new to this board-- but am baffeled at my dillema I’m experiencing.
I installed a 600 watt transformed on this pond, and lights with wattage that does not exceed the 600 w max.
here is the weird part----
lights worked great for 6 months. No problems. Now … they seem to be burning at the splice points. I had to splice the cable from the back of the light-- to low voltage cable that then runs to the transformer.
I noticed that the cable I bought was heavy duty-- but rated for 240w per leg coming out from the transformer.
If I was – and I think I am-- exceeding the watt the line can handle-- why woul’nt the line burn up all along the line ? why just the splice point ?
I’m taking is is BURNED and CHARDED !
My guess without pictures is that corrosion has happened at the wire splices driving the resistance up. Higher resistance means more power loss at the connection and therefore more heat. Try cutting the wires back to clean copper and then use wire splices with built in sealing compound to keep corrosion at bay.
Not sure of your voltage from the transformer but 24 volts is a good guess, therefore 600 watts at 24 volts is 25 amps for a resistive load (like lights).
I agree with Ronald .If you do not have at least #10 wire then this could be where you problem is comming from . Did you add more lights or is all that came with the system.
If you added more lights then you should have come from the trans. with another feed .
This is what it sounds like to me ./ More info needed . Roy Cooke
Most (not all) low voltage lighting transformers have mutliple taps…11 volts all the way up to sometimes 20v…this is so the PROFESSIONAL installer of the low voltage lighting can make sure to get 12v at each fixture…12v is what the bulbs are rated for…in most cases…lower voltage results in longer lamplife but dimmer light…high voltage results in shorter lamp life…and sometimes fires in the landscaping mulch.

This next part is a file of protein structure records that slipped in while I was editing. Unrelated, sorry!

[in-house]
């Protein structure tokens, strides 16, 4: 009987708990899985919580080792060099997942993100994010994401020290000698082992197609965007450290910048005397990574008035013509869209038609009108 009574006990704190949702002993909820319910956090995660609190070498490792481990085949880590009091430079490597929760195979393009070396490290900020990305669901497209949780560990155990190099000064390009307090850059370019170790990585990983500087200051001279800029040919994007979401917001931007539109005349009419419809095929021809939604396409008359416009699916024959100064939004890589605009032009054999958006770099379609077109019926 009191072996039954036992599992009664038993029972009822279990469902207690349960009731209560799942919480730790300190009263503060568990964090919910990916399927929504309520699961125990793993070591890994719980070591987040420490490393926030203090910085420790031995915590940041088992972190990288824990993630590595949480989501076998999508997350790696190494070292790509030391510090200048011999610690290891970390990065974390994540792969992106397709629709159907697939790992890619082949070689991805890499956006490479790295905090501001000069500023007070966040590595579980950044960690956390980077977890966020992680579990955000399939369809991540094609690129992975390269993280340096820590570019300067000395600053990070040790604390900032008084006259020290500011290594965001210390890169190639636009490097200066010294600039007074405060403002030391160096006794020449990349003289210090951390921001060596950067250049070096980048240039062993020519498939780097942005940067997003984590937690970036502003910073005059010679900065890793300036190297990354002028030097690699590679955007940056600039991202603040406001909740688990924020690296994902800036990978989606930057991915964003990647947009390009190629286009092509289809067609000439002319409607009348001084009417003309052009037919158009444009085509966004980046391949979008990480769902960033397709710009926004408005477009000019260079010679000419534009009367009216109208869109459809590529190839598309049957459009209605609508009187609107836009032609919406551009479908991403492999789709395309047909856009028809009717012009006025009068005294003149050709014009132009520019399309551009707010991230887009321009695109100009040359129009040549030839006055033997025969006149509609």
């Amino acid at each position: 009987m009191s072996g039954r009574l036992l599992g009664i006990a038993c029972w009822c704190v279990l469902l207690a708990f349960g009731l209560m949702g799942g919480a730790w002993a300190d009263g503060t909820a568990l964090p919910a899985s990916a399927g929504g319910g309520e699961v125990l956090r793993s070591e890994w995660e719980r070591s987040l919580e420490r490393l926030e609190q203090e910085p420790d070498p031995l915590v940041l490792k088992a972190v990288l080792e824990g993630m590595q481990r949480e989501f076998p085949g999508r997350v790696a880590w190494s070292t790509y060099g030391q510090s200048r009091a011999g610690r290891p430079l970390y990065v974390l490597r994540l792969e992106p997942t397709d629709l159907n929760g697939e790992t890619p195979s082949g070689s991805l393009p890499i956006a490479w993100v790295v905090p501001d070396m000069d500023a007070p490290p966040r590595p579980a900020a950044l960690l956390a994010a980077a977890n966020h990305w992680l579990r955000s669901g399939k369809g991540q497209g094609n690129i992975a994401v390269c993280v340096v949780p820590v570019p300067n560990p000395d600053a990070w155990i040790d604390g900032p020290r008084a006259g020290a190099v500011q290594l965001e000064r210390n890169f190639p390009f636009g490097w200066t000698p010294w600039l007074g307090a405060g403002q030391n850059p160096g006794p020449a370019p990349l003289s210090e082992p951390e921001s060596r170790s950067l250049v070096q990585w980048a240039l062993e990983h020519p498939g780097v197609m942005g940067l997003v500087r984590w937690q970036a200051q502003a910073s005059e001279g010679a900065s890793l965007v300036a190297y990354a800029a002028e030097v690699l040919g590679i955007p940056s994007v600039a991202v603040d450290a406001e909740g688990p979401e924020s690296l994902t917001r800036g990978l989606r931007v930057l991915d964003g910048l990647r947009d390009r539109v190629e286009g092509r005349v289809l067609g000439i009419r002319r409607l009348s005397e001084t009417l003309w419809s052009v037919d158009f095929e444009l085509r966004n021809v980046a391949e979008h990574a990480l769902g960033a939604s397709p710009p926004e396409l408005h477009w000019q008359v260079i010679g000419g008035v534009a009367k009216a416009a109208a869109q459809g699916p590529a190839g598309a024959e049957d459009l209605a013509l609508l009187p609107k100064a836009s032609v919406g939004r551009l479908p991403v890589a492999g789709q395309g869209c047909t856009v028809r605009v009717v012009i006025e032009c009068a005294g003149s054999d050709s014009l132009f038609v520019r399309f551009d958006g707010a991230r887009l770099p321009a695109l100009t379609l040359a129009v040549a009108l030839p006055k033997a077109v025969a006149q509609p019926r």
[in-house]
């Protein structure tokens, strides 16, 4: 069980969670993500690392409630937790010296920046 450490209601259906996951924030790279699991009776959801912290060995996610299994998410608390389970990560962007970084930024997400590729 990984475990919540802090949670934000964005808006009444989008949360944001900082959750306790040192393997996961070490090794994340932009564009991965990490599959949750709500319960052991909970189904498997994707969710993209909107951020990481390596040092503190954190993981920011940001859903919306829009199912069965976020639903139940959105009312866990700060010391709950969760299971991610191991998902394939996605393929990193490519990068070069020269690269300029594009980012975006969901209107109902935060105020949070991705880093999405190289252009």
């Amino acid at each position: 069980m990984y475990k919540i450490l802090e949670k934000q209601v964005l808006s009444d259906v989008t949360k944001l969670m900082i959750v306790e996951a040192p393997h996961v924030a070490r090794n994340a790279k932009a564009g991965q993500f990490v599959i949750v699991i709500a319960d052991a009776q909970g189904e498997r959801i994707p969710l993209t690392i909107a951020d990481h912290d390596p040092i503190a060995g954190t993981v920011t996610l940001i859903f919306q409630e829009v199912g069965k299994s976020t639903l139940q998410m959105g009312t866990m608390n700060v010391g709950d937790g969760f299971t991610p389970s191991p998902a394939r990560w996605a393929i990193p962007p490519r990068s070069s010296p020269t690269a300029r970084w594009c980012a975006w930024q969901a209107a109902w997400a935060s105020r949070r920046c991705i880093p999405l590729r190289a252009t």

In some cases it is possible for higher voltages to exceed the capacity of the low voltage wire and it will show up at the connections…or at the fixtures resulting in damage to them as well…
Check your voltages…and the fixture ratings…if in doubt call a PROFESSIONAL…
It sounds like you have all of your lights connected to one cable. You may not be exceeding the transformer 600 watt capacity but you may be exceeding the cable rating. #12 wire=20 amps , #10 wire=30amps. Add up the wattage of the bulbs connected to the one cable and divide by the voltage tap you are connected to at the transformer. (likely 12,13,or 14.) Say the bulbs add up to 300 watts and your on the 13 volt tap. You would have 30 amps on the wire and would need a #10 wire. It would be better to split the amount of lights on one cable and keep the amperage to no more than 80% of capacity.
You can add cables up the maximum wattage that your transformer will tolerate (600 watts). As was already posted, the cable is melting the insulation at the splices because this is where the most resistance is in the wire. As Tony stated make sure you have between 10.8 volts and 12 volts at the lamp for maximum life. You will need a voltage meter for this. Also, use a anti-oxidant on the connections and make sure they are nutted TIGHT. This should correct your problem. Low voltage lighting is relatively safe but can build up a lot of heat in the wire due to the resistance from the low voltages.
My MIL’s outside lamps are connected to a very good transformer, that has 12V and 15V options. Currenly using the 12V.
10 lamps on the string. The bulb package she has for replacements says " 12.80 Volts, .92 amps 11.65 Watts"
The write nuts connecting the power/lamp pigtails/wire to the next lamp melted. Wires corroded. Cut and cleaned and things appear better. However, a previous poster put out a formula that has me confused as to wire# and using the 12V or 15V out.
The pigtail wirtes are smaller than the wire used to tie the 10 lamps together.